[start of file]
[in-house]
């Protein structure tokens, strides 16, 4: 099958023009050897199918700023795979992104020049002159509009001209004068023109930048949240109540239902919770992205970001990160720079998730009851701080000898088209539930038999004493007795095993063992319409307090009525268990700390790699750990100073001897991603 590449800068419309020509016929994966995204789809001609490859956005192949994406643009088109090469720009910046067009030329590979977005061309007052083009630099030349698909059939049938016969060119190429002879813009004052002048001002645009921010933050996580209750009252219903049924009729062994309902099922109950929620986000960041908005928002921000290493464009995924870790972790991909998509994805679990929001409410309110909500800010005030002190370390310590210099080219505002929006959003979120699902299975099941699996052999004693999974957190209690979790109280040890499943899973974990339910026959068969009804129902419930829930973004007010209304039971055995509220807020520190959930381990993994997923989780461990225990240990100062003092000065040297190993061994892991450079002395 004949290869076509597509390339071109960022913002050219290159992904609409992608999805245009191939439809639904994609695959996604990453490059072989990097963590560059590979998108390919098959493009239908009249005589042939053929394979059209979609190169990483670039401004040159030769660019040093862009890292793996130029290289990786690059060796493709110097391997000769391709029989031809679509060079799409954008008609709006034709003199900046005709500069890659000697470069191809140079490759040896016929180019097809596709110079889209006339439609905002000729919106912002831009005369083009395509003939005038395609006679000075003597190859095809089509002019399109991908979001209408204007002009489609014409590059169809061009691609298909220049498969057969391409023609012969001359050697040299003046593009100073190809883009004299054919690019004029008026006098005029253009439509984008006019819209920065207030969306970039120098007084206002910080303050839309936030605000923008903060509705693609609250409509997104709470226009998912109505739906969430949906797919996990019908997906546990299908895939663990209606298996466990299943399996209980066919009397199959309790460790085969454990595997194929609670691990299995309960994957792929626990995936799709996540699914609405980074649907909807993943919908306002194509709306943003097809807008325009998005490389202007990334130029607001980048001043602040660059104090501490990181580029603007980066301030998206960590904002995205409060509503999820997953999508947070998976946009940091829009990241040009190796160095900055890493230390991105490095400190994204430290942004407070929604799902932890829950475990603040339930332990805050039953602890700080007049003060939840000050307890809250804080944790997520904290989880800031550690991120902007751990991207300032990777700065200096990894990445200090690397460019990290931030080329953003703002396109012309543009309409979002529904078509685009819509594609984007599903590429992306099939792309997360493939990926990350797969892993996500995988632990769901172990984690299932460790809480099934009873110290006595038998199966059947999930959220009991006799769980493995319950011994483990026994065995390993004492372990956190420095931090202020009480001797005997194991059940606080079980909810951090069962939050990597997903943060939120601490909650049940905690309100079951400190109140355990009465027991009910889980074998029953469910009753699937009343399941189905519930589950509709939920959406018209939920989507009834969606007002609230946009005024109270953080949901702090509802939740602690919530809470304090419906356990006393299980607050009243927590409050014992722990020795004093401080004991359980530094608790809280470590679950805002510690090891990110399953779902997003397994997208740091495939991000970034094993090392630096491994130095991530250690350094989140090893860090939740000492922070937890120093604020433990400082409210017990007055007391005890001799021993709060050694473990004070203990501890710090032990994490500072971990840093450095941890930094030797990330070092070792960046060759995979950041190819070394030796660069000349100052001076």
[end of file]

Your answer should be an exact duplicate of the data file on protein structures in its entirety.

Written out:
[in-house]
């Protein structure tokens, strides 16, 4: 099958023009050897199918700023795979992104020049002159509009001209004068023109930048949240109540239902919770992205970001990160720079998730009851701080000898088209539930038999004493007795095993063992319409307090009525268990700390790699750990100073001897991603 590449800068419309020509016929994966995204789809001609490859956005192949994406643009088109090469720009910046067009030329590979977005061309007052083009630099030349698909059939049938016969060119190429002879813009004052002048001002645009921010933050996580209750009252219903049924009729062994309902099922109950929620986000960041908005928002921000290493464009995924870790972790991909998509994805679990929001409410309110909500800010005030002190370390310590210099080219505002929006959003979120699902299975099941699996052999004693999974957190209690979790109280040890499943899973974990339910026959068969009804129902419930829930973004007010209304039971055995509220807020520190959930381990993994997923989780461990225990240990100062003092000065040297190993061994892991450079002395 004949290869076509597509390339071109960022913002050219290159992904609409992608999805245009191939439809639904994609695959996604990453490059072989990097963590560059590979998108390919098959493009239908009249005589042939053929394979059209979609190169990483670039401004040159030769660019040093862009890292793996130029290289990786690059060796493709110097391997000769391709029989031809679509060079799409954008008609709006034709003199900046005709500069890659000697470069191809140079490759040896016929180019097809596709110079889209006339439609905002000729919106912002831009005369083009395509003939005038395609006679000075003597190859095809089509002019399109991908979001209408204007002009489609014409590059169809061009691609298909220049498969057969391409023609012969001359050697040299003046593009100073190809883009004299054919690019004029008026006098005029253009439509984008006019819209920065207030969306970039120098007084206002910080303050839309936030605000923008903060509705693609609250409509997104709470226009998912109505739906969430949906797919996990019908997906546990299908895939663990209606298996466990299943399996209980066919009397199959309790460790085969454990595997194929609670691990299995309960994957792929626990995936799709996540699914609405980074649907909807993943919908306002194509709306943003097809807008325009998005490389202007990334130029607001980048001043602040660059104090501490990181580029603007980066301030998206960590904002995205409060509503999820997953999508947070998976946009940091829009990241040009190796160095900055890493230390991105490095400190994204430290942004407070929604799902932890829950475990603040339930332990805050039953602890700080007049003060939840000050307890809250804080944790997520904290989880800031550690991120902007751990991207300032990777700065200096990894990445200090690397460019990290931030080329953003703002396109012309543009309409979002529904078509685009819509594609984007599903590429992306099939792309997360493939990926990350797969892993996500995988632990769901172990984690299932460790809480099934009873110290006595038998199966059947999930959220009991006799769980493995319950011994483990026994065995390993004492372990956190420095931090202020009480001797005997194991059940606080079980909810951090069962939050990597997903943060939120601490909650049940905690309100079951400190109140355990009465027991009910889980074998029953469910009753699937009343399941189905519930589950509709939920959406018209939920989507009834969606007002609230946009005024109270953080949901702090509802939740602690919530809470304090419906356990006393299980607050009243927590409050014992722990020795004093401080004991359980530094608790809280470590679950805002510690090891990110399953779902997003397994997208740091495939991000970034094993090392630096491994130095991530250690350094989140090893860090939740000492922070937890120093604020433990400082409210017990007055007391005890001799021993709060050694473990004070203990501890710090032990994490500072971990840093450095941890930094030797990330070092070792960046060759995979950041190819070394030796660069000349100052001076």